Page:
July 21, 2000, 03:57 
Re: Wall shear stress.

#14 
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Hallo John
Well I woul dvery much like to have WSS data to compare my simulations with. However I dont have that. You keep saying that WSS predictions are not that accurat and so on. But do you have any idea of the percentage that the predicted WSS are wrong (generally)? Does it over or under predict? Secondly you talk a lot about fine tuning the model, which I easily can relate to. But with a geometry with different flow structures I do not think I can fine tune the model as it might be good in some areas and bad in tohers. Is that correct?? And finally. Are you aware of any work going on for solving this problem thatwe have discussed here?? Regards Bo 

July 21, 2000, 04:59 
Re: Wall shear stress.

#15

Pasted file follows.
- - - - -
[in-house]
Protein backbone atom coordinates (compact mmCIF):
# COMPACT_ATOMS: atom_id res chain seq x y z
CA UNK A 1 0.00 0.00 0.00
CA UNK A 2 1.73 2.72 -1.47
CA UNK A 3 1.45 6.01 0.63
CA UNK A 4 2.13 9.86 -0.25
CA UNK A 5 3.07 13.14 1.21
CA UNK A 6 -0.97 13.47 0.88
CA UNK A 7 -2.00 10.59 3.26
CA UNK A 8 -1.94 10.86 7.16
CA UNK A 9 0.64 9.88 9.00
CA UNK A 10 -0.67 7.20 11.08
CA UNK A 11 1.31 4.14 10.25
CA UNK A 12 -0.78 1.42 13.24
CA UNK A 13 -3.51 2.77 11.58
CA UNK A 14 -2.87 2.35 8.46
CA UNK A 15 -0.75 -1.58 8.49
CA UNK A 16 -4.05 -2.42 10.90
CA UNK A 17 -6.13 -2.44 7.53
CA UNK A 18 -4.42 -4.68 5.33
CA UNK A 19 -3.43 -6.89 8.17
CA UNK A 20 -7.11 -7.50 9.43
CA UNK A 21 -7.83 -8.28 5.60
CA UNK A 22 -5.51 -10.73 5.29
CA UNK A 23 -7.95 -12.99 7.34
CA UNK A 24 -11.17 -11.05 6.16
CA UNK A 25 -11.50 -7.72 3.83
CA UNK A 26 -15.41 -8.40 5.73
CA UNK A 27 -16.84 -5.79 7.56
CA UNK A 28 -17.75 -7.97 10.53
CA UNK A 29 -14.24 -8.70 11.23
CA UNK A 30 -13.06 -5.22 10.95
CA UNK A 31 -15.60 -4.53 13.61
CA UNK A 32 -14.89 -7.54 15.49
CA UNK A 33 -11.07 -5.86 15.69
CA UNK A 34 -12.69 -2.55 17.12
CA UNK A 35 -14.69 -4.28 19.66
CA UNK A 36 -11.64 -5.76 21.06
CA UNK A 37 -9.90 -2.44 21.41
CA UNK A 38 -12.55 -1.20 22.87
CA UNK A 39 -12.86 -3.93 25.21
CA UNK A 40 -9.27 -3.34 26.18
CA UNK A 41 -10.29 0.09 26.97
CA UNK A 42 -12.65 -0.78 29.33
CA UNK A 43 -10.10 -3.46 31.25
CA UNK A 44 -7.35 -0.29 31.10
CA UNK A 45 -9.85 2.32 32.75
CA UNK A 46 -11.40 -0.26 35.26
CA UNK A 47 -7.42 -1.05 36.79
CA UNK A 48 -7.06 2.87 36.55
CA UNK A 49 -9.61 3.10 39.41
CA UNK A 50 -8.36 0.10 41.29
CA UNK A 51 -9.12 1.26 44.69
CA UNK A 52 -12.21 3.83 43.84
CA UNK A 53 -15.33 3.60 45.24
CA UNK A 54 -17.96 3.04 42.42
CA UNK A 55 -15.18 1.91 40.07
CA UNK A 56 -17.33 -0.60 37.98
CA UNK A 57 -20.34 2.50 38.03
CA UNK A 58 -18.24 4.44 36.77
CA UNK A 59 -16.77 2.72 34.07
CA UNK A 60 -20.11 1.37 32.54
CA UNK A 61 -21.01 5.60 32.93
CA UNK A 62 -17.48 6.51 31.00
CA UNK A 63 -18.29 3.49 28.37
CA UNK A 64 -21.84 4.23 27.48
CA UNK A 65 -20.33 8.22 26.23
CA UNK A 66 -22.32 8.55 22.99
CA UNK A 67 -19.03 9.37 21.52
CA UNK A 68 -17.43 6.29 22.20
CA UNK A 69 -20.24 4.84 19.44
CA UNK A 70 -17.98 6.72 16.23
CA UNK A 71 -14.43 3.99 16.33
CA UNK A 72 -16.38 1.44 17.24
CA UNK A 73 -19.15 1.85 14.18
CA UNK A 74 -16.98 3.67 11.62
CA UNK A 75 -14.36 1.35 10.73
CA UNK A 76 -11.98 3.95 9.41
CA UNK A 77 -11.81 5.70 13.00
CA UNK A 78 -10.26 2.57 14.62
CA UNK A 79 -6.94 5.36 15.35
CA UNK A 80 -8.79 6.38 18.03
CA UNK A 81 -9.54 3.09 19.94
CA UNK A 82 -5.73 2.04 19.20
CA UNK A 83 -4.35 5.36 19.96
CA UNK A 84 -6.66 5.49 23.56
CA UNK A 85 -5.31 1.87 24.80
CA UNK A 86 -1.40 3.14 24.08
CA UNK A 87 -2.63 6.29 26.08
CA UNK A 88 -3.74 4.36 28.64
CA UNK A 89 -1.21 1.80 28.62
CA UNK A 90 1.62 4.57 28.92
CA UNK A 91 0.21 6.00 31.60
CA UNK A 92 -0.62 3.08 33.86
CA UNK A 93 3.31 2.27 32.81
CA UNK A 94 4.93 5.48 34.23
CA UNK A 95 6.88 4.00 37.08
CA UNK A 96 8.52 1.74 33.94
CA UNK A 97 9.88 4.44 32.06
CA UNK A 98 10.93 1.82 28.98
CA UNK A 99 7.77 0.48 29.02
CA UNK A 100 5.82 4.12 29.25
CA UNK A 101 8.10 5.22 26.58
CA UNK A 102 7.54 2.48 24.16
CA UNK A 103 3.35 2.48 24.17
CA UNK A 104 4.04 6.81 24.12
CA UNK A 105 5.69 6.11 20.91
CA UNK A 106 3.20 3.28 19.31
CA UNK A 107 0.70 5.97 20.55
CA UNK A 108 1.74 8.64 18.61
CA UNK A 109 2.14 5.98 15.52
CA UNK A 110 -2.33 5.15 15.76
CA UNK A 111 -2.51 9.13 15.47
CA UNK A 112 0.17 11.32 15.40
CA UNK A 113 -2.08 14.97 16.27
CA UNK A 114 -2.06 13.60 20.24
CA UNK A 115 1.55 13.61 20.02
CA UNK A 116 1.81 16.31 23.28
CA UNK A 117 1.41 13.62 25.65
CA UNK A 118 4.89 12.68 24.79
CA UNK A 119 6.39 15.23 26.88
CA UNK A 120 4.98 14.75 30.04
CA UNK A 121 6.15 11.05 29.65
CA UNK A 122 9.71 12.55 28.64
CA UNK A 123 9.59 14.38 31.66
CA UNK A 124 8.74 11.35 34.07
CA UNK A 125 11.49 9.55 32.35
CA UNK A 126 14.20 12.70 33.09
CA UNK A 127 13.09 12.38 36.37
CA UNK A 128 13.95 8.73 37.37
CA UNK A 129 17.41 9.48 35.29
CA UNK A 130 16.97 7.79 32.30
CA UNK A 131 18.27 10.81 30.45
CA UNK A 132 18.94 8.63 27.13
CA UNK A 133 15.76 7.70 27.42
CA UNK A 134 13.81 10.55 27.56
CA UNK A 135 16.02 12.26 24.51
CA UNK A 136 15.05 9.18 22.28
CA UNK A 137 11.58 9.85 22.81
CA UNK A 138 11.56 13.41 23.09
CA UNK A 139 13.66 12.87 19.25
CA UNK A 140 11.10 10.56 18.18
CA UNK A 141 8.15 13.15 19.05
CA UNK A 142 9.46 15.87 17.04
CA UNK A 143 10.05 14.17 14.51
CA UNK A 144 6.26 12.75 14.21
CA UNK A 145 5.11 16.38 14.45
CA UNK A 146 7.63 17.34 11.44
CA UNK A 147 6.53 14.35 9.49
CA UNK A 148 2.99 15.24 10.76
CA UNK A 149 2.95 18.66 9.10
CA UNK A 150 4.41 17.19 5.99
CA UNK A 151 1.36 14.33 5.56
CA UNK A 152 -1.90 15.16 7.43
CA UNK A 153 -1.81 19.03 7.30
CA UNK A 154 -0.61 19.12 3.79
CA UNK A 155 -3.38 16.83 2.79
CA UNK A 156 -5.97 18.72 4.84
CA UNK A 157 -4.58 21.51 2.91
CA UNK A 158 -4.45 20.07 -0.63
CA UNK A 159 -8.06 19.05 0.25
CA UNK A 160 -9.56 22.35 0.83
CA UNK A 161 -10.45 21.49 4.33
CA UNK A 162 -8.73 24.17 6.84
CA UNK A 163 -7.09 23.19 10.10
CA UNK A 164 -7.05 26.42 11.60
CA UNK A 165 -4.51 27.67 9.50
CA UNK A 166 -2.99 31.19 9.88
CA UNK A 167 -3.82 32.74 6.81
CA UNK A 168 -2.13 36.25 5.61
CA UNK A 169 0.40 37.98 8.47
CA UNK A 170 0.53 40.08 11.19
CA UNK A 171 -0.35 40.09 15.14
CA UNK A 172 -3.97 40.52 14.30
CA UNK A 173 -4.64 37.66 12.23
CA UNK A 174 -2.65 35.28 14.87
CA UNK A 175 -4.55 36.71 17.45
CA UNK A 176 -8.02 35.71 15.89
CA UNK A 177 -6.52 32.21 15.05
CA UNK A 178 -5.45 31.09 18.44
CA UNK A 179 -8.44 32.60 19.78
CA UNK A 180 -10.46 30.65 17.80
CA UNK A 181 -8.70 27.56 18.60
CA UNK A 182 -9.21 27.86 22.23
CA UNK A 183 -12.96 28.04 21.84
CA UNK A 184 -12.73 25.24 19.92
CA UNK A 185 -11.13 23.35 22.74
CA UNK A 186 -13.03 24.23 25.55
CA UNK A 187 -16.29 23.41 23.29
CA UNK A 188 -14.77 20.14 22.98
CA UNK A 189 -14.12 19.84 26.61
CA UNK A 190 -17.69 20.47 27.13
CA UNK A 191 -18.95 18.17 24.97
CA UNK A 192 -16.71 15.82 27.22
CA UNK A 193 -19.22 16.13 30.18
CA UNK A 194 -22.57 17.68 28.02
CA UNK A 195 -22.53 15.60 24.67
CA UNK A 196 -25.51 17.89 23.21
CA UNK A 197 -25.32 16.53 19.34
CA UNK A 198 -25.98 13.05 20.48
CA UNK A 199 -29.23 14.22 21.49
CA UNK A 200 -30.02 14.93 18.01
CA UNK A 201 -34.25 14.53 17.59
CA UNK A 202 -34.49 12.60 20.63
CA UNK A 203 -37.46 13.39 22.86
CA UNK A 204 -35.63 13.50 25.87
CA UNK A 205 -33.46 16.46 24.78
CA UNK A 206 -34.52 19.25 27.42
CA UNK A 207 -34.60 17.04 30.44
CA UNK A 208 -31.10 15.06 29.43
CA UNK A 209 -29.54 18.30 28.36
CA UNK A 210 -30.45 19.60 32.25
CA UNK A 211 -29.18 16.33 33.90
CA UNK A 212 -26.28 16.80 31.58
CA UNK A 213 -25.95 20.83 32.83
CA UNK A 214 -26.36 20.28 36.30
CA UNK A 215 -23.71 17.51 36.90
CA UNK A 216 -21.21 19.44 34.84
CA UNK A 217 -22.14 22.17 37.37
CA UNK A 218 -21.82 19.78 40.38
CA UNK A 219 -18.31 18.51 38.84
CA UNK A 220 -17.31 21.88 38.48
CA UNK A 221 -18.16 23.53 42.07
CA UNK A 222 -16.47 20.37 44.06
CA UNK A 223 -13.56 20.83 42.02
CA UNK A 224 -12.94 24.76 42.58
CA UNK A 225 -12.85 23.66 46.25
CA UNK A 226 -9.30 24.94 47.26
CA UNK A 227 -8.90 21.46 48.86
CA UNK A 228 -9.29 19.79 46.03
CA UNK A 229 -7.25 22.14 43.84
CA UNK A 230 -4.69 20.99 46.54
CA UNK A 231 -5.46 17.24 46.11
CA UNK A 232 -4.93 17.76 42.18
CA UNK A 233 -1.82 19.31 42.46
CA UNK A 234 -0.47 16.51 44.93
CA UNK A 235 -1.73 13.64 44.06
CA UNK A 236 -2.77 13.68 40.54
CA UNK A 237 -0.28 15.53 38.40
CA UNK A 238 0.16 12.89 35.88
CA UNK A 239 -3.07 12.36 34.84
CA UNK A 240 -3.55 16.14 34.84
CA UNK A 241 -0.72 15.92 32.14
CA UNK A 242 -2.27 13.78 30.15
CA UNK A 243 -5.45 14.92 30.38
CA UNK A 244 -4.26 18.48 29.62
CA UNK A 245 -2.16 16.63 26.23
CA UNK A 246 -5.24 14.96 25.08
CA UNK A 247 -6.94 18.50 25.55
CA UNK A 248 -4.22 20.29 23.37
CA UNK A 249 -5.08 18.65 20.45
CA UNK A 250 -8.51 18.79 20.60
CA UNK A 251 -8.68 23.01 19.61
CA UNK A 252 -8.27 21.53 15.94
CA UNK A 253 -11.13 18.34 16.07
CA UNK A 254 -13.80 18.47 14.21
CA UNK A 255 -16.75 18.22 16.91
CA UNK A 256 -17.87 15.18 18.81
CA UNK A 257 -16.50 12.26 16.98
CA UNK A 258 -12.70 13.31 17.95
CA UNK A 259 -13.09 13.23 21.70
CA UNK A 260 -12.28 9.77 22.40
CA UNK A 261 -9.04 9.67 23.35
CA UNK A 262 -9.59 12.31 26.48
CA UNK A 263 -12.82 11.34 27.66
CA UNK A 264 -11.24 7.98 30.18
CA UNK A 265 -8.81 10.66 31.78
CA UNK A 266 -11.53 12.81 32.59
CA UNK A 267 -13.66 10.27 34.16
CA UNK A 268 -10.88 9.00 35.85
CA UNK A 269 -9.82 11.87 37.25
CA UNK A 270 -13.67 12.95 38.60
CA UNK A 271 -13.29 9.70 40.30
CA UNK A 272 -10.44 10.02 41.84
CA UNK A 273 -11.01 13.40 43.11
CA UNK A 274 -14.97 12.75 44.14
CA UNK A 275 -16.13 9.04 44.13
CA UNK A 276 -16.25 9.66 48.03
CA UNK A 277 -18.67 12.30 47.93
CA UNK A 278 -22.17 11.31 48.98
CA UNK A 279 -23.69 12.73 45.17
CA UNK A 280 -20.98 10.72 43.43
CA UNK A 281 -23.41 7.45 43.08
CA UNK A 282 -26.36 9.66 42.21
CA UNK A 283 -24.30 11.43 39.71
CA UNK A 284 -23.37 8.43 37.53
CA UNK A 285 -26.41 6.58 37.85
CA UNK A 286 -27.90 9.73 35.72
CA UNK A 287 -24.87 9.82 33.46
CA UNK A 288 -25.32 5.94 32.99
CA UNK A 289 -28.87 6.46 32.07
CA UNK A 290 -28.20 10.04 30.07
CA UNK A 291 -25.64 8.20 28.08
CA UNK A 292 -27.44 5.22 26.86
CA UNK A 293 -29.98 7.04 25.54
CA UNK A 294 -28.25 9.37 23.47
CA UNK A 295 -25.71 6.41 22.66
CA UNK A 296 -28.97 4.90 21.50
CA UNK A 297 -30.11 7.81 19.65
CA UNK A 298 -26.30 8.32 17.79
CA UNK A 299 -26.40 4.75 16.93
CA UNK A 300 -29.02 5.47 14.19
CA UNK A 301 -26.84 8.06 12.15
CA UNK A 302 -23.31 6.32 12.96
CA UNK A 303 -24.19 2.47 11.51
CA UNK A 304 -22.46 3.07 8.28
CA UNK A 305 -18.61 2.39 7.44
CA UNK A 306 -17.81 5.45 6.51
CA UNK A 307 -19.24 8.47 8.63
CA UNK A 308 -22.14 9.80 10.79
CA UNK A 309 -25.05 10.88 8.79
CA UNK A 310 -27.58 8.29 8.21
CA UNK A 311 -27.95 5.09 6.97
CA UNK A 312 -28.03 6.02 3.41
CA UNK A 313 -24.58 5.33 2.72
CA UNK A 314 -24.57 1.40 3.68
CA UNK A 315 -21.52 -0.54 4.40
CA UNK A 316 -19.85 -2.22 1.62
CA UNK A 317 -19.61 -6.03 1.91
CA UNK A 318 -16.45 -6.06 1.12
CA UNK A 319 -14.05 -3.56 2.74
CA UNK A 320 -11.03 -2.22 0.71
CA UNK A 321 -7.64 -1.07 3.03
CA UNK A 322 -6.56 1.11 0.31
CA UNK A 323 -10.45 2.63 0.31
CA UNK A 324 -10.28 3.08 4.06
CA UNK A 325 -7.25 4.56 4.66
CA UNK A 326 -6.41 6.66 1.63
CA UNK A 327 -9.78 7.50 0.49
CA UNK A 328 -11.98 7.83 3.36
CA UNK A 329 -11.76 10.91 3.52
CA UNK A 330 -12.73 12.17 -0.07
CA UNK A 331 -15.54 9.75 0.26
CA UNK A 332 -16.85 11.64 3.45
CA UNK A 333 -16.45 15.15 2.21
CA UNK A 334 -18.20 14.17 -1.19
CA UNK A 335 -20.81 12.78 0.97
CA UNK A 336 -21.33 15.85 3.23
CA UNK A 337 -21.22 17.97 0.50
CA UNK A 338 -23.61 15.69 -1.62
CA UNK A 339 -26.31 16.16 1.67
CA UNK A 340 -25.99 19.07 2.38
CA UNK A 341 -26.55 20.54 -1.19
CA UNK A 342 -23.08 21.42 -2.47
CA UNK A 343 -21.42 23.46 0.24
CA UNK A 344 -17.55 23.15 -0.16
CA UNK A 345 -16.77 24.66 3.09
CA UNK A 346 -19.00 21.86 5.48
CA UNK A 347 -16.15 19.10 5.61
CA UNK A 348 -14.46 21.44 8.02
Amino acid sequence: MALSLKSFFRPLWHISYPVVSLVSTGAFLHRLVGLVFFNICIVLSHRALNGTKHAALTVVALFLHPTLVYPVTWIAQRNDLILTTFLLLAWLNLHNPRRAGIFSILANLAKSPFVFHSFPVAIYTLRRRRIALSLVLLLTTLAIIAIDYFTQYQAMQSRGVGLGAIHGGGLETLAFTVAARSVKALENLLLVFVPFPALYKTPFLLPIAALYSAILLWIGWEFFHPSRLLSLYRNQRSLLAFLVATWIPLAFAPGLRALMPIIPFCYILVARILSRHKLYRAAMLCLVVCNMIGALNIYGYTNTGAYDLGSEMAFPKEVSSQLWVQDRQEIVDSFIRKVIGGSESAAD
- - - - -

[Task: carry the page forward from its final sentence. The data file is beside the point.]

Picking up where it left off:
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(1). In the last few years, I have been checking out some commercial codes. (2). For some very simple cases, it is possible to get numbers within a factor of two. (3). In other more complicated flow problems, still fairly standard, the number is easily over a factor of two. (4). Since these are commercial codes, it is hard to know the source of errors. I mean, it could be the turbulence model, or it could be the numerical algorithm, or both. I run the commercial codes daily, so these are fairly common to any users. (you can easily run a case and make your own conclusion) And when the results are not accurate, you simply look at other features of the results. (5). Well, for the persons who write their own codes, the adjustment to the turbulence model is not a big issue. (6). I am not trying to say that cfd codes are not accurate when predicting the wall shear stress. I am trying to say that if the turbulence model is not validated for the specific complex flow problem being solved, it is likely that the wall shear stress prediction is not going to be accurate. (100% sure. and it will be several times off the right answer. That's life.) And if you are not following the rule such as fine mesh near the wall, you can get almost any number you want. You can easily show that even the physics of the flow will change because of the mesh size. (7). CFD is a very difficult subject by itself.